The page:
Tuesday, February 2, 2021

6TH Cir Tells Whirlpool That its $50M Foreign Income Is Taxable In US

The U.S. Tax Court correctly found that Whirlpool generated almost $50 million in additional taxable income through a Luxembourg affiliate's sales and it should have to pay tax on the amount, the Sixth Circuit said on January 22, 2001.

According to Law360, Whirlpool's Luxembourg subsidiary generated foreign base company sales income, or FBCSI, taxable by the U.S. because that sales income was not taxed in any jurisdiction outside the affiliate's country, attorneys representing the Internal Revenue Service said in a brief.

"Whirlpool Arranged Its Corporate Structure To Accumulate Profits In A Tax Haven In Order To Exploit How Multiple Foreign Tax Systems Treated The Sales Income From That Arrangement," The U.S. Said.

The government asked the appeals court to affirm the Tax Court's ruling, according to the brief. If the Sixth Circuit were to find the Tax Court's ruling flawed, it should remand the case for further proceedings to determine whether the Luxembourg affiliate's sale income constituted FBCSI under another part of the Internal Revenue Code, the U.S. said.

The Tax Court Ruled In May That Whirlpool Owes Taxes On Its Offshore Earnings Derived From Appliance Sales Between The Two Foreign Affiliates And Found The Profits Count As Global Sales Income Taxable In The U.S.

The Luxembourg controlled foreign corporation's sales income was taxable under Subpart F because the earnings constituted FBCSI, according to the Tax Court opinion. Under Internal Revenue Code Section 954(d)(2) , FBCSI includes income that a controlled foreign corporation earns through activities carried out "through a branch or similar establishment" in a different country that has "substantially the same effect" as if the branch were a wholly owned subsidiary of the CFC. Whirlpool appealed the Tax Court's decision in September, according to court documents.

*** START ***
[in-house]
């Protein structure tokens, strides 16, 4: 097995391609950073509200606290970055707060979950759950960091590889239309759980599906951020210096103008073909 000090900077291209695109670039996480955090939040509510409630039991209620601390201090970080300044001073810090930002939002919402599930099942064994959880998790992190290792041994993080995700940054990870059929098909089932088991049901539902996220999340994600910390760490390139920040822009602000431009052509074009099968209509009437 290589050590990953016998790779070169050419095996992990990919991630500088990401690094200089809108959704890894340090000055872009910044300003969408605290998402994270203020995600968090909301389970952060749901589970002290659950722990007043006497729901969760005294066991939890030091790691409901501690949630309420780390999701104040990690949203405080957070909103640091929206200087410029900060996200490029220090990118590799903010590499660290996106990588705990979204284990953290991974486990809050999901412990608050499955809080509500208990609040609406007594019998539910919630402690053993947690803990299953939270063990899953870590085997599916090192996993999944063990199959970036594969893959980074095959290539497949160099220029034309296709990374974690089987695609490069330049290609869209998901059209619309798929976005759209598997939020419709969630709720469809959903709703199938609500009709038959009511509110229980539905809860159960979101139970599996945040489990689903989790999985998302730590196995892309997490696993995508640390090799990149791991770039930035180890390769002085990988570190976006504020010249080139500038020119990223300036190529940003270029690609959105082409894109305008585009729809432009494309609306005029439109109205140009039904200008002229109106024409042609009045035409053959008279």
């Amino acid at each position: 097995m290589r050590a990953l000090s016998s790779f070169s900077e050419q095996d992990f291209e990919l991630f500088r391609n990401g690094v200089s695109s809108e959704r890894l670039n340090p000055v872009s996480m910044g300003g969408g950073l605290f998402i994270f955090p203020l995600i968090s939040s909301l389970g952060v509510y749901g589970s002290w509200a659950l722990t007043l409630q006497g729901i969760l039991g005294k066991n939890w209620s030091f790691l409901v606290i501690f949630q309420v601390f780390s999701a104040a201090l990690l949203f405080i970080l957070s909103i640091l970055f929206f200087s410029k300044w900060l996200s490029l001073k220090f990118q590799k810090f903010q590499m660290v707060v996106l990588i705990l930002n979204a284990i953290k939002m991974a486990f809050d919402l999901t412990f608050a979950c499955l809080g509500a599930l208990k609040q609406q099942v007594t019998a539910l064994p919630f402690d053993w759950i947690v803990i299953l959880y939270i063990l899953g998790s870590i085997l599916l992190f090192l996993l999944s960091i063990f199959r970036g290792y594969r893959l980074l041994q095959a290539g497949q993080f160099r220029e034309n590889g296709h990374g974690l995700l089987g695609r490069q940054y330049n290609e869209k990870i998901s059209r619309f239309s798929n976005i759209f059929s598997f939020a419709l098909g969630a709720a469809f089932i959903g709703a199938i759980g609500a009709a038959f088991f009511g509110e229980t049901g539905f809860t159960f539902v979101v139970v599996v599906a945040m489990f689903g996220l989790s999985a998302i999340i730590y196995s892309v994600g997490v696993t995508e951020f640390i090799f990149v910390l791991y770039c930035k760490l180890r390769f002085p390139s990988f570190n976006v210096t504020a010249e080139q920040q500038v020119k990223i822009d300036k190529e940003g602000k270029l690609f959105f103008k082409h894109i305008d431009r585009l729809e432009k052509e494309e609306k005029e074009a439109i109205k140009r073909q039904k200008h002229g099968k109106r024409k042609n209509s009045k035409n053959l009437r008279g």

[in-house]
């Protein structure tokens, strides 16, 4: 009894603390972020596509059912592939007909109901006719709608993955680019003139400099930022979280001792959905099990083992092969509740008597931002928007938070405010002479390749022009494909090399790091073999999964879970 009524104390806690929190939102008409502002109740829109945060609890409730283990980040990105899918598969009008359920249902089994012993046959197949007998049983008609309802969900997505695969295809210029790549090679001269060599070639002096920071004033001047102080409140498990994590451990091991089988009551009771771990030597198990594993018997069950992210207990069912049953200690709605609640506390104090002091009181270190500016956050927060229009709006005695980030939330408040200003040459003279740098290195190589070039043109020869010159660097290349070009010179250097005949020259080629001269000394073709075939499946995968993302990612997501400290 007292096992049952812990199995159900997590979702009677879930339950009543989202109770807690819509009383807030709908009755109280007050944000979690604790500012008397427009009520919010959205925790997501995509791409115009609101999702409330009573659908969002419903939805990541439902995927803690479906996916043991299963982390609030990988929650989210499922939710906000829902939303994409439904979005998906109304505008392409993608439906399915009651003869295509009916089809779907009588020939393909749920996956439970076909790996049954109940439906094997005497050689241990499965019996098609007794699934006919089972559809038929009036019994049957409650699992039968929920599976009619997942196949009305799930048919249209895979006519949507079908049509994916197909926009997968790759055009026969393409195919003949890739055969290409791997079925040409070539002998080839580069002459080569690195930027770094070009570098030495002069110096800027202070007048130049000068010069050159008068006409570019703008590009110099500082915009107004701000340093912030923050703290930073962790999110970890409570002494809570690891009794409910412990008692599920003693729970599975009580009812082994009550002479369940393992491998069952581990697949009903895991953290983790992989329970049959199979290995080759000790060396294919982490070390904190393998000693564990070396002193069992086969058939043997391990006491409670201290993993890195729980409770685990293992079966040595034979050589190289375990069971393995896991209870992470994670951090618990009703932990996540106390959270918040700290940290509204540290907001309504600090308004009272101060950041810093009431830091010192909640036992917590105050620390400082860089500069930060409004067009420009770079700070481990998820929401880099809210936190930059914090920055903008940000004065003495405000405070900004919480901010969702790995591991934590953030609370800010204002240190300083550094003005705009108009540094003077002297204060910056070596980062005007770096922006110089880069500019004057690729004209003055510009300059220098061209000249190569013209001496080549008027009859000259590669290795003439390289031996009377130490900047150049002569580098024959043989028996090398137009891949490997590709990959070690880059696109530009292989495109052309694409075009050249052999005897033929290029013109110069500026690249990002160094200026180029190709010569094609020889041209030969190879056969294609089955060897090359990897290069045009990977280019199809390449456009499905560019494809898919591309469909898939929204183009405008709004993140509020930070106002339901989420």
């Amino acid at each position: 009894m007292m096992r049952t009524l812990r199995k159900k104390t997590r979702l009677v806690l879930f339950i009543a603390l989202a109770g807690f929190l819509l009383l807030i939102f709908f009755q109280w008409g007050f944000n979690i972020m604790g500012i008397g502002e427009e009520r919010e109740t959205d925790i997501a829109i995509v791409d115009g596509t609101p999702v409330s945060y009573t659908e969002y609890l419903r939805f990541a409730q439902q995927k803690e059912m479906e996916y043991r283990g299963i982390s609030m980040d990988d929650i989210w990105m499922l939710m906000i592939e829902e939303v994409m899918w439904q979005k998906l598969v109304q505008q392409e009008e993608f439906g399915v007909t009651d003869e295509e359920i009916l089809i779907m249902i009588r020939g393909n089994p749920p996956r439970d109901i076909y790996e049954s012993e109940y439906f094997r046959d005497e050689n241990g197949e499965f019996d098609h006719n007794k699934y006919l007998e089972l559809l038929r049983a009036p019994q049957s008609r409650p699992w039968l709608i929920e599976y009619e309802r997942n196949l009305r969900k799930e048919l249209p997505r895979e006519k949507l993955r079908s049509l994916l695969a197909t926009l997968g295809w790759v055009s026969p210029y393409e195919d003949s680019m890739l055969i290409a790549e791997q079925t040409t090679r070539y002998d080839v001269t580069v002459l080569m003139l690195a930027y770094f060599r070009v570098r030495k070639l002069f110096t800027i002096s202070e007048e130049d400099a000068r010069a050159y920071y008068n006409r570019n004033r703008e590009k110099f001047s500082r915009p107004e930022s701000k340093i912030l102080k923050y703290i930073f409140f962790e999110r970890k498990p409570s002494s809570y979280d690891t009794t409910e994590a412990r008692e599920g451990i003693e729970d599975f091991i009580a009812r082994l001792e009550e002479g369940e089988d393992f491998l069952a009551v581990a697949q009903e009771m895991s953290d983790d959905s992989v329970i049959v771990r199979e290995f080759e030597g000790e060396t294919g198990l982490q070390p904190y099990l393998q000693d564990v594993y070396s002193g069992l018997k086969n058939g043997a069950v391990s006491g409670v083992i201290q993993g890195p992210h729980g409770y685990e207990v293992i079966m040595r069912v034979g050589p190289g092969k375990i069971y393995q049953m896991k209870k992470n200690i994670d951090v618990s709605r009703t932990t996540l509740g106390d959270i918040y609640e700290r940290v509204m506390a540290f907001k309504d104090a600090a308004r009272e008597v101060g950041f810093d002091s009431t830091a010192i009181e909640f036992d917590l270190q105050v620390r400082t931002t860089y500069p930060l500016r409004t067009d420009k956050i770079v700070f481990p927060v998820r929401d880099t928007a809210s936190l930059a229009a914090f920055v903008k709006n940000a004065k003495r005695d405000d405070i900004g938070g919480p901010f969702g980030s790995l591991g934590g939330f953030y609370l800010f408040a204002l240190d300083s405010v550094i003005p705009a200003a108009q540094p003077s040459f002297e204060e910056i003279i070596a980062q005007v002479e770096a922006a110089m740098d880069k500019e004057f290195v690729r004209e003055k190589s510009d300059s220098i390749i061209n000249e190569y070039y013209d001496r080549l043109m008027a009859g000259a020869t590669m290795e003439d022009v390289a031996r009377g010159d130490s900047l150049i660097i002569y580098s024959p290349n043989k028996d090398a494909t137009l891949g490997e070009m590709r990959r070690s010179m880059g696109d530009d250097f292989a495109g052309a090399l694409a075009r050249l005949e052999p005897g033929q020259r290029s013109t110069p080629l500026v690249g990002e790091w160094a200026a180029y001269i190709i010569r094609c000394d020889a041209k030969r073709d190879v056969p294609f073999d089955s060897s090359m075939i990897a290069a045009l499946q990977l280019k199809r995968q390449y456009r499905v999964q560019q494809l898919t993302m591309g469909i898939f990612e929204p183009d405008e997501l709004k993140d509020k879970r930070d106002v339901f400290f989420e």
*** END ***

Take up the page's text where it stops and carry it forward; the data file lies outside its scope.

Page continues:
In November, Whirlpool told the appeals court that its offshore income shouldn't be considered taxable by the U.S. because it was generated by two foreign affiliates manufacturing different products. The U.S. Tax Court incorrectly characterized Whirlpool's $50 million in offshore earnings as FBCSI, according to the company's brief.

The company contested on appeal that its foreign affiliate income shouldn't be considered FBCSI under Section 954(d)(2), arguing that the income is nontaxable because the operations in the Mexico subsidiary were contractually controlled by the Luxembourg affiliate and the rights to sell finished products were transferred to separate branches within Whirlpool, according to the company's brief.

But the government said that the Tax Court was correct to reject Whirlpool's argument that the U.S. Department of Treasury's so-called manufacturing branch rule would allow the company's Luxembourg subsidiary to avoid paying U.S. tax. The Tax Court correctly applied Treasury rules to determine that the Luxembourg affiliate generated FBSCI when it used a third-country branch to conduct its manufacturing, the U.S. said in its brief.

"Because Both Branch-Rule Preconditions Are Met, MexicanBranch/WIN Is Properly Treated As A Wholly-Owned Subsidiary Of Whirlpool-LUX For Purposes Of Determining Whirlpool-LUX's FBCSI," The U.S. Said.

Under Section 954(d)(1), a CFC's income constitutes FBCSI when the earnings involve transactions with a "related person" if the property is manufactured outside the country in which the CFC is organized and sold for consumption or use outside that jurisdiction.

Pushing back, the IRS argued that genuine disputes of material fact existed as to whether the Luxembourg CFC actually manufactured the products, according to court papers.

The case is Whirlpool Financial Corporation et al. v. Commissioner of Internal Revenue, case numbers 20-1899 and 20-1900, in the U.S. Court of Appeals for the Sixth Circuit.

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